This morning I watch a parent with their small child crossing the road.
The parent told the little girl, "Now we look both ways before crossing the street. Then where there are no cars, off we go."
It was a classic example of needing a process to do something simple when you are still learning.
My own weakness in chess tournaments at the moment is getting hit by the bus when I forget to look both ways before crossing.
If you were to ask an adult, "Do you actively think about looking both ways before you cross the road?" most would (hopefully) say, "No not really - but I'm definitely aware of what's going on when I cross."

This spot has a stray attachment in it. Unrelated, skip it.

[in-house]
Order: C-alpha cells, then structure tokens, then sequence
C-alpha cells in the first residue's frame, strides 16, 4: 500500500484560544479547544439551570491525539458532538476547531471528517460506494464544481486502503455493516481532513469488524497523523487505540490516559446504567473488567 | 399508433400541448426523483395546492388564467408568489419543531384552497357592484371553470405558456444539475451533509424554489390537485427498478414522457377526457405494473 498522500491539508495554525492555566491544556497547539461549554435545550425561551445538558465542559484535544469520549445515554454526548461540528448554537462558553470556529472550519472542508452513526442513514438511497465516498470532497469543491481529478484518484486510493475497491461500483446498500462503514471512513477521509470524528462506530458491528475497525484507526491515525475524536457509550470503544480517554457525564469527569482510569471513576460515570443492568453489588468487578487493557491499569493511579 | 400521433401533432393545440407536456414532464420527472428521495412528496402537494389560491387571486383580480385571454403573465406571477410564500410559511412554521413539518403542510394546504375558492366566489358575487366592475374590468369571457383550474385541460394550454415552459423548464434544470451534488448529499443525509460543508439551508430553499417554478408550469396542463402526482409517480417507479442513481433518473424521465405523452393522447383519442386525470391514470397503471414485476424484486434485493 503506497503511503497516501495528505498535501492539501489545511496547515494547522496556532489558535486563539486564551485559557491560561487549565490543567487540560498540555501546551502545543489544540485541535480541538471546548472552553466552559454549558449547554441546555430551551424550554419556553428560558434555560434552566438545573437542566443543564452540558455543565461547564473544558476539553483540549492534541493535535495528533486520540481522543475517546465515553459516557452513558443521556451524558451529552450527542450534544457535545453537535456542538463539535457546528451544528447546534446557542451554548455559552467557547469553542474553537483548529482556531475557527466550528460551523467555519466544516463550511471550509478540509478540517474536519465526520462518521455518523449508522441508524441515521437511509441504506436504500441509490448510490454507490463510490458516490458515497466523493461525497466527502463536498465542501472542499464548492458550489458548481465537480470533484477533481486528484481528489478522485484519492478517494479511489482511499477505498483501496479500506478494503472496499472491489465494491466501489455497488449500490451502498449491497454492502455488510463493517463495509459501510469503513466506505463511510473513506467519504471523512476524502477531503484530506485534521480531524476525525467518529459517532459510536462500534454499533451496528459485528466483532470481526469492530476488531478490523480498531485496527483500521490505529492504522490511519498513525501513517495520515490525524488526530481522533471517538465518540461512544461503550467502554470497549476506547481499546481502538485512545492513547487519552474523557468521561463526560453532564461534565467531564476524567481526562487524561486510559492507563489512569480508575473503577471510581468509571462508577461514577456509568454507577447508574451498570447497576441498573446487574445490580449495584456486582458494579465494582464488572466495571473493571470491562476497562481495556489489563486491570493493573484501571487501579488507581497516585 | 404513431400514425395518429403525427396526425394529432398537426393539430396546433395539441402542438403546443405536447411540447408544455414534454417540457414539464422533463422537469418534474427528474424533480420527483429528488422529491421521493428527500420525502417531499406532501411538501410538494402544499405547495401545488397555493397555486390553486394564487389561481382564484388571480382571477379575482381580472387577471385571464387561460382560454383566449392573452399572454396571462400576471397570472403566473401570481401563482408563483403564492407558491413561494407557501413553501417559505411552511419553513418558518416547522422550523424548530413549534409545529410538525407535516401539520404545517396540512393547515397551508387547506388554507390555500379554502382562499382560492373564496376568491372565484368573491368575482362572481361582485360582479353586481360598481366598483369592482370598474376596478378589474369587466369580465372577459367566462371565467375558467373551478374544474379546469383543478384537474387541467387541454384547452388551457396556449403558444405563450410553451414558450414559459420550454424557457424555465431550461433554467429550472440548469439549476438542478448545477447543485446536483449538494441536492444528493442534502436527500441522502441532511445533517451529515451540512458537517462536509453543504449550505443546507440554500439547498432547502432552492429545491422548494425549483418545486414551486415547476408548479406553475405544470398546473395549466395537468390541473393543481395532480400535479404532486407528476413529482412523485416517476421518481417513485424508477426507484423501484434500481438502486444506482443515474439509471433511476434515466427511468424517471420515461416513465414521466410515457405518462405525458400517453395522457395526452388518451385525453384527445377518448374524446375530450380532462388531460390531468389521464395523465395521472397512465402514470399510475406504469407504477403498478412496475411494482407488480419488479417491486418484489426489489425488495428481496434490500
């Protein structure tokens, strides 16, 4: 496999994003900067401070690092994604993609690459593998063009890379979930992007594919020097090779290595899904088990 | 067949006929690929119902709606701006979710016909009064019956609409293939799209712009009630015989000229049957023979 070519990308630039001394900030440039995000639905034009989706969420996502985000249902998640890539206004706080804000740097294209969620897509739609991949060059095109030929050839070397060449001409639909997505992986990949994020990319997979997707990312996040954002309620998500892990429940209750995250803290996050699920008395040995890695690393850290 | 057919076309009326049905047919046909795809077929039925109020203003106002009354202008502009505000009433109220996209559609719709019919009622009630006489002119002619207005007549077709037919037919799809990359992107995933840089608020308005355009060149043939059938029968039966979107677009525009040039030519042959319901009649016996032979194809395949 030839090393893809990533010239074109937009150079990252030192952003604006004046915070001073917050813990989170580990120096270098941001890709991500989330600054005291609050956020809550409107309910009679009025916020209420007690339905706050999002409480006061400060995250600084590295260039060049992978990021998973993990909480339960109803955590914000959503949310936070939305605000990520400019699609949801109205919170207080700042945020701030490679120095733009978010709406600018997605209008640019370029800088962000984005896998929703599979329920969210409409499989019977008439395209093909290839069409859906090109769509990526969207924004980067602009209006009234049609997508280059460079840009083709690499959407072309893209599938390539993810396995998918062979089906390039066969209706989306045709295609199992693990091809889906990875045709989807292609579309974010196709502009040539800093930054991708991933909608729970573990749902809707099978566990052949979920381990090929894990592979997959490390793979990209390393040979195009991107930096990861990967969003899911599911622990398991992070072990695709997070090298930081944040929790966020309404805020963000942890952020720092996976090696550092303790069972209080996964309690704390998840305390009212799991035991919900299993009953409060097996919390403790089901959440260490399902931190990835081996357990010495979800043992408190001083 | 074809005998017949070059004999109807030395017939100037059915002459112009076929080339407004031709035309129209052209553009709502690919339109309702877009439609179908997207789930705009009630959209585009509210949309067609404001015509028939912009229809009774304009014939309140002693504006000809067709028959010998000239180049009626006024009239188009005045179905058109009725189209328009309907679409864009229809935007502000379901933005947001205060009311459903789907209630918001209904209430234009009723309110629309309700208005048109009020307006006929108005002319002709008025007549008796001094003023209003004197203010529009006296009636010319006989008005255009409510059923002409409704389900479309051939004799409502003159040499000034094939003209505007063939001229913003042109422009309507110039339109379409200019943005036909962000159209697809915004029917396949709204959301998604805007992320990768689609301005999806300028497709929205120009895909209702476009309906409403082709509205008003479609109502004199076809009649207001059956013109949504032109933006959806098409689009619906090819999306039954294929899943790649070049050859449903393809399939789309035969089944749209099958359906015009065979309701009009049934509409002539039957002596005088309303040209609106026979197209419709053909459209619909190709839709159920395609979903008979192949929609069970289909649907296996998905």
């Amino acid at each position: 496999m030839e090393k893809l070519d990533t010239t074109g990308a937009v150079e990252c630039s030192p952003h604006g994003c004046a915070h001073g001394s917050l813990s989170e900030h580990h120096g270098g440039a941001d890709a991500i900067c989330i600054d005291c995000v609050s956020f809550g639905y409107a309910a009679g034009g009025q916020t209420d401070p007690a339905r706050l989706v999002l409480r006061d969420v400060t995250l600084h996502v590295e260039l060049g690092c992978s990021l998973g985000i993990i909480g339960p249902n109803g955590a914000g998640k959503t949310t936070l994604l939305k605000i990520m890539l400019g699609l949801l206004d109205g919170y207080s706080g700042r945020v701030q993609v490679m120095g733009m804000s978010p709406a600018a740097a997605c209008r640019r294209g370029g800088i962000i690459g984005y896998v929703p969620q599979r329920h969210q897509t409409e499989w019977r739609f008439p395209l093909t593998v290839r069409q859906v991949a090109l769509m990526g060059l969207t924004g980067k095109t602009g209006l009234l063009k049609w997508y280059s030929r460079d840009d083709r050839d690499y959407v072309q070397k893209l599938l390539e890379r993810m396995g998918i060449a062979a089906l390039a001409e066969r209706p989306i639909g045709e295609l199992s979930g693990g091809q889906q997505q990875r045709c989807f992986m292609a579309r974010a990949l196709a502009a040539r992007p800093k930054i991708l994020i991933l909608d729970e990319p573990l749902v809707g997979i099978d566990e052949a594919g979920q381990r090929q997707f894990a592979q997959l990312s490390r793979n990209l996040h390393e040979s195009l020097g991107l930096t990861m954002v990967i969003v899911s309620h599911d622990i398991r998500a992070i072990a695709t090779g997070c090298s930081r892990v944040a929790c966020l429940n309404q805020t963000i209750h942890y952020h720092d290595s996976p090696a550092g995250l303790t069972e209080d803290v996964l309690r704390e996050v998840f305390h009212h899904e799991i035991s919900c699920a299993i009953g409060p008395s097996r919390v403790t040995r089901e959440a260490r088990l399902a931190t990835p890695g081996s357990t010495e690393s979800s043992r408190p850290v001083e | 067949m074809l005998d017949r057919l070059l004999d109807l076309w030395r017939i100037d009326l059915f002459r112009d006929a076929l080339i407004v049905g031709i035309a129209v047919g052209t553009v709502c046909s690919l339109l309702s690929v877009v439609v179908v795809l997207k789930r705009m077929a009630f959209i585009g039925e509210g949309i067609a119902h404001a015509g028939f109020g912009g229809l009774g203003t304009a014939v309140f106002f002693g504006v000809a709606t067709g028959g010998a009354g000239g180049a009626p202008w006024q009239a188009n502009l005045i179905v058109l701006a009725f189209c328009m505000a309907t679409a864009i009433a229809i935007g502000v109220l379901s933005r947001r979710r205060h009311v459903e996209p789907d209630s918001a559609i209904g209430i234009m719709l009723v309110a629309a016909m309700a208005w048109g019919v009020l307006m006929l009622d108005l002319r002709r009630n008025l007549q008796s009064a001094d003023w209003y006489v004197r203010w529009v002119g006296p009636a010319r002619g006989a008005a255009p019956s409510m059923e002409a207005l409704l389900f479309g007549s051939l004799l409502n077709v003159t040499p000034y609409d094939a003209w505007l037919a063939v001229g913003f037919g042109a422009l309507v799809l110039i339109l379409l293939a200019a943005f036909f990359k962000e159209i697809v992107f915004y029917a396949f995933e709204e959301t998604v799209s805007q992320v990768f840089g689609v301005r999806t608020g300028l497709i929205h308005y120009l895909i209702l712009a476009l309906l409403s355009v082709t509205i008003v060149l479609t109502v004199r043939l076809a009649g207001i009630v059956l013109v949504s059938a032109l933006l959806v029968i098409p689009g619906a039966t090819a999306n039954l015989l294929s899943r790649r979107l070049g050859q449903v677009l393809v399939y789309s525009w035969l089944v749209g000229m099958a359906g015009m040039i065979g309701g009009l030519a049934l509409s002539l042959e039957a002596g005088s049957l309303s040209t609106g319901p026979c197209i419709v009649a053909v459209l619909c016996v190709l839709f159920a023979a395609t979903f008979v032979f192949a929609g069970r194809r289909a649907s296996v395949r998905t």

If you were to ask most grandmasters, "Do you actively look for checks, captures and threats from your opponents before and after you decide on your move?" most would probably respond in the same way.
I'm sure they're probably unconsciously aware of what is happening when they are deciding on their move.
But for the chess equivalent of small children (like me) an explicit thought process is definitely going to be useful until I stop venturing haphazardly into heavy traffic.